Two years into the worst oil price rout in a generation, large and mid-sized U.S. independent producers are surviving and eyeing growth again as oil nears 50 a barrel, confounding OPEC and Saudi Arabia with their resiliency. That shale giants Hess Corp (HES.N), Apache Corp (APA.N) and more than 25 other companies have beaten back OPEC's attempt to sideline them would have been unthinkable just months ago, when oil plumbed 26 a barrel and collapses were feared. To regain market share, the Organization of the Petroleum Exporting Countries in late 2014 pumped more oil despite growing global oversupply. It aimed to drive prices lower and force higher-cost producers out of the market, with shale oil seen as especially vulnerable. Industry revenue fell more than 30 percent in 2015 from the previous year, the U.S. drilling rig count dropped by more than 70 percent from when oil was still above 100 per barrel, stock valuations plunged and scores of small producers filed for bankruptcy.
A natural gas fired turbine, manufactured by Caterpillar Inc. subsidiary Solar Turbines Inc., runs a compressor at a Williston Basin Interstate Pipeline Co., a subsidiary of MDU Resources Group Inc., natural gas compression station in Bismarck, North Dakota. In the world of oil and natural gas, engineers, geologists, and drilling and production departments tend to get the lion's share of the credit when good things happen, and most of the blame when they don't. That's fair, given the crucial roles these groups of employees play within the thousands of companies that make up the U.S. oil and gas industry. But in recent years, as overall domestic production has risen at a pace no one could have foreseen even five years ago, the credit has begun to shift. These human resources remain indispensable to the success of any company, but the deployment of a raft of advancing technologies has played an ever-advancing role over time in enabling companies to maximize recoveries and profits.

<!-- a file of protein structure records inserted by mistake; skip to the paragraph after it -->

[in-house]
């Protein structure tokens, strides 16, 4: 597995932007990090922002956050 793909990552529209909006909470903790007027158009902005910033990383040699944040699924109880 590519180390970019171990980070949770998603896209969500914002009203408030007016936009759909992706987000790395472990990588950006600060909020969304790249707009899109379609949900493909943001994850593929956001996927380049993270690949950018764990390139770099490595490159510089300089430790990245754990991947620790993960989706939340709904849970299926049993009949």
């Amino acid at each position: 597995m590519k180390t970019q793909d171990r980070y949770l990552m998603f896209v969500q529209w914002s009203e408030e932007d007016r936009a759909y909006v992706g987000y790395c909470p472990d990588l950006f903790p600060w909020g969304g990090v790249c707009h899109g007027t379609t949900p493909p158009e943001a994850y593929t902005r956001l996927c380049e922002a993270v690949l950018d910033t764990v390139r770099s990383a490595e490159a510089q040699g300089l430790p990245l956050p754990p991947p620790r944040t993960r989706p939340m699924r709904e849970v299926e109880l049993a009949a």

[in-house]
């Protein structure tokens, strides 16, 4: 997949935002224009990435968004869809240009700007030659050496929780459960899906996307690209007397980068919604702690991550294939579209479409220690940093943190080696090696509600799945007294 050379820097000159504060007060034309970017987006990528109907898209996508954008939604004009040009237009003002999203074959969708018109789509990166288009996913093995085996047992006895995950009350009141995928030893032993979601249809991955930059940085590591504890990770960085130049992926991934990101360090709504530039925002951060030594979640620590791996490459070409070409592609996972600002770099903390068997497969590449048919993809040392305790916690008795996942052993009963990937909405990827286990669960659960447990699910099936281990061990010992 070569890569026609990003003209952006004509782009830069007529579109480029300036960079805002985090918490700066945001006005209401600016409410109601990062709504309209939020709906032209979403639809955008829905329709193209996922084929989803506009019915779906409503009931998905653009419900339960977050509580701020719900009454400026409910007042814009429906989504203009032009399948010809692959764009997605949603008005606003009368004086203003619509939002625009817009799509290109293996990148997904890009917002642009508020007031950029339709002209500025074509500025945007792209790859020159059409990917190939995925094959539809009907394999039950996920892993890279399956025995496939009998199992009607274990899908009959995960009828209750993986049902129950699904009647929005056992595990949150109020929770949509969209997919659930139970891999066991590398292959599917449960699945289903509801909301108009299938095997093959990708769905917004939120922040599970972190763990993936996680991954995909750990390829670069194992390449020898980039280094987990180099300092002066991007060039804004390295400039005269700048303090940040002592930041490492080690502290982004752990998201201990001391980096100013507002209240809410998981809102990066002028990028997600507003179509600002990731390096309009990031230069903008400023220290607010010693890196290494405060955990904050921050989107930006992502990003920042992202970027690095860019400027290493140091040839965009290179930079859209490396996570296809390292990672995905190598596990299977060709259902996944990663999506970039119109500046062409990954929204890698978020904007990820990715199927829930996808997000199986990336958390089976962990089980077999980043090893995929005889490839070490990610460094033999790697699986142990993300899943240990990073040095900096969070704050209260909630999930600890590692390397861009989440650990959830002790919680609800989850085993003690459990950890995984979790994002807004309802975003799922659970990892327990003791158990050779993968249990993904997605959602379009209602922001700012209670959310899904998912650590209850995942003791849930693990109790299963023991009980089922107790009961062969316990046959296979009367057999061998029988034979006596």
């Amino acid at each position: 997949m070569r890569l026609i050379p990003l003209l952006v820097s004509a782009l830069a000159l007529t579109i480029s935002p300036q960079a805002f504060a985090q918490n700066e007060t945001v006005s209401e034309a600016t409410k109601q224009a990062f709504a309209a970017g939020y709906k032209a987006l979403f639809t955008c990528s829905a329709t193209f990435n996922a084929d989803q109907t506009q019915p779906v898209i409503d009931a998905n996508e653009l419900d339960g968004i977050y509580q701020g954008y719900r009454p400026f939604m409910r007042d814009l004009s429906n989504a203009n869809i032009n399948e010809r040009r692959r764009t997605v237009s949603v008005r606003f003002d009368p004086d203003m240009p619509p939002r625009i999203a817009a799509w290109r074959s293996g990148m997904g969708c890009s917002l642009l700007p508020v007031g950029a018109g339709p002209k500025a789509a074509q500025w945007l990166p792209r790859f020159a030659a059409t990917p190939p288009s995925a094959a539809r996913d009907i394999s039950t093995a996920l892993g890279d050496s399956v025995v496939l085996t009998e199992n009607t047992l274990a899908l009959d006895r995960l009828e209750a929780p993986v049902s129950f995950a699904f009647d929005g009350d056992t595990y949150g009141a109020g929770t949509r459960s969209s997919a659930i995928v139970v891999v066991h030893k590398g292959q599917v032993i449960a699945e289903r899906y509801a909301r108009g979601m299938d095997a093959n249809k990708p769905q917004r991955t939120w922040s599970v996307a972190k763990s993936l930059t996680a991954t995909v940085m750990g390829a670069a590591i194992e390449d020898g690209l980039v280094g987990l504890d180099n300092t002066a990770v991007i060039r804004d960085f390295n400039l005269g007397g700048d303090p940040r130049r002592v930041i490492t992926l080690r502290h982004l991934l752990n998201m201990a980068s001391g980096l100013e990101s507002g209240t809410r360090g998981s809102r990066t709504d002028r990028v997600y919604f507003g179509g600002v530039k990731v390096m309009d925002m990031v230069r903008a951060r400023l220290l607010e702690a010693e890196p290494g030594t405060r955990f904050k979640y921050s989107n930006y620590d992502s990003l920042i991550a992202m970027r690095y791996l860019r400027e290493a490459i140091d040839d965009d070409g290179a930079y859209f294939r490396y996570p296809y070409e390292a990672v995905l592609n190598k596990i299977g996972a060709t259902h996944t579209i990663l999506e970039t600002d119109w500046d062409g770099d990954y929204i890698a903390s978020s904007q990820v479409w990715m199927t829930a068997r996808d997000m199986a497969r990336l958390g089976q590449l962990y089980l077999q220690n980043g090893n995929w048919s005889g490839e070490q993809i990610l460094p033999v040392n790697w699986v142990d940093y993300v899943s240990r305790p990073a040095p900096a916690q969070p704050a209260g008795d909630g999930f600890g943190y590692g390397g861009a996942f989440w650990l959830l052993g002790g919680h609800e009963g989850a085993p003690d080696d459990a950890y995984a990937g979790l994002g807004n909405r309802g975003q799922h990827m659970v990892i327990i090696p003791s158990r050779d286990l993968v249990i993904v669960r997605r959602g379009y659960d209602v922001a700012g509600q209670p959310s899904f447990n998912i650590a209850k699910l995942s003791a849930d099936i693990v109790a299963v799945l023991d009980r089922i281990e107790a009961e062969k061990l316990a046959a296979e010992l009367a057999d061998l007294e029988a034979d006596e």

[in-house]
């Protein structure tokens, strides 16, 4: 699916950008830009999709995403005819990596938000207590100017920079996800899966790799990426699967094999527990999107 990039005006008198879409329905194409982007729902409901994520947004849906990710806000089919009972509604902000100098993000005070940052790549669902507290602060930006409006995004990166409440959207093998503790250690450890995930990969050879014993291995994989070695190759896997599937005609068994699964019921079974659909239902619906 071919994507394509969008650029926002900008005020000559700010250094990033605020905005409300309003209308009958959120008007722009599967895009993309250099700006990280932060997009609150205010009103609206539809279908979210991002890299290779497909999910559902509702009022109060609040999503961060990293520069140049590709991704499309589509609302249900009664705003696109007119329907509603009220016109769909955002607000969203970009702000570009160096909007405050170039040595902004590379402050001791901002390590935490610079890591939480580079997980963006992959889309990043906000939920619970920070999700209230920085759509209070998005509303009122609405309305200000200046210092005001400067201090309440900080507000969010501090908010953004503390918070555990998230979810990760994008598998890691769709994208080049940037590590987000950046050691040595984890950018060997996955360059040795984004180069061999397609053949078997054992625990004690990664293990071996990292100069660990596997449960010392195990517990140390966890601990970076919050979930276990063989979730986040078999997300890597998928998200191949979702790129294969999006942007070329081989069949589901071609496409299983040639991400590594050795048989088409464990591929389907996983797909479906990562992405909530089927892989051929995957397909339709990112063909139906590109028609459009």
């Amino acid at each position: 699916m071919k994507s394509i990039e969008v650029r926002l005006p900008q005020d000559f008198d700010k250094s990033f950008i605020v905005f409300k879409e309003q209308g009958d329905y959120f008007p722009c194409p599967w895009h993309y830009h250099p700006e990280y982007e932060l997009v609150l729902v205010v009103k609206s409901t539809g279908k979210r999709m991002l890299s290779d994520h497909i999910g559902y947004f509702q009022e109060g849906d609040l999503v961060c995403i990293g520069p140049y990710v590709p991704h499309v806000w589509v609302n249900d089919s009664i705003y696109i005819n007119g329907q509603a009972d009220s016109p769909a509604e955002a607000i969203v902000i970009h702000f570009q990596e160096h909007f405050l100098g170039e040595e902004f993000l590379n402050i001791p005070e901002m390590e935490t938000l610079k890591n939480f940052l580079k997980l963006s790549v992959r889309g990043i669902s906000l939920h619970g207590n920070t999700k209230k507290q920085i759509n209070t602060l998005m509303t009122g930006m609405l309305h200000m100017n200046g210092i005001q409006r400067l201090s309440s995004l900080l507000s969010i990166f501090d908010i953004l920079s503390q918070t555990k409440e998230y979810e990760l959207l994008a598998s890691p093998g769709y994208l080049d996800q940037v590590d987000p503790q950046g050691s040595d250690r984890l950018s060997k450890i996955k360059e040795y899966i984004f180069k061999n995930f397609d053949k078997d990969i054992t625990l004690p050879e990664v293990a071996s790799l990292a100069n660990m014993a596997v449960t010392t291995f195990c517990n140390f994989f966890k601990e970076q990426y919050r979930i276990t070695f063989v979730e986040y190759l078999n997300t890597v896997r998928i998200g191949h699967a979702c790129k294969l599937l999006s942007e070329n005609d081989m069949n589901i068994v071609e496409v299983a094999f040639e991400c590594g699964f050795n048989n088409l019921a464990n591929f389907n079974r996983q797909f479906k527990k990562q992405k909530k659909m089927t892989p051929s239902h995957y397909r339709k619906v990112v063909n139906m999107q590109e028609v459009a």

Exxon Mobil Corp. says it plans to spend $20 billion over 10 years on refineries, chemical and liquefied natural gas plants along the Gulf Coast. Chairman and Chief Executive Darren Woods said Monday that the company would expand current plants and build new ones, mostly designed to create petroleum products for export. Woods said the work would create 12,000 permanent jobs -- Exxon currently has about 71,000 employees -- and 35,000 construction jobs. Exxon said that the investments began in 2013 and that the facilities will be in Texas and Louisiana. The sum of $20 billion would be roughly equal to Exxon's total capital spending last year.
The United States has overtaken industry giants Saudi Arabia and Russia in recoverable oil reserves, an international study released Monday says. The U.S. is sitting on 264 billion barrels, 8 billion barrels more than Russia and 52 billion more than Saudi Arabia, the dominant member of the Organization of Petroleum Exporting Countries (OPEC), according to the report by Rystad Energy, a respected oil and gas consulting firm based in Oslo. Three years ago, the U.S. was behind Russia, Saudi Arabia and Canada in Rystad's estimates of recoverable oil -- barrels that are technologically and economically feasible to extract. "It is an encouraging study," said Saeed Irani, president of Irani Engineering, a Sacramento company that is one of the state's leaders in oil field operations. "It shows that even though our economy is so vast and diverse, oil is still going to play a big part in it."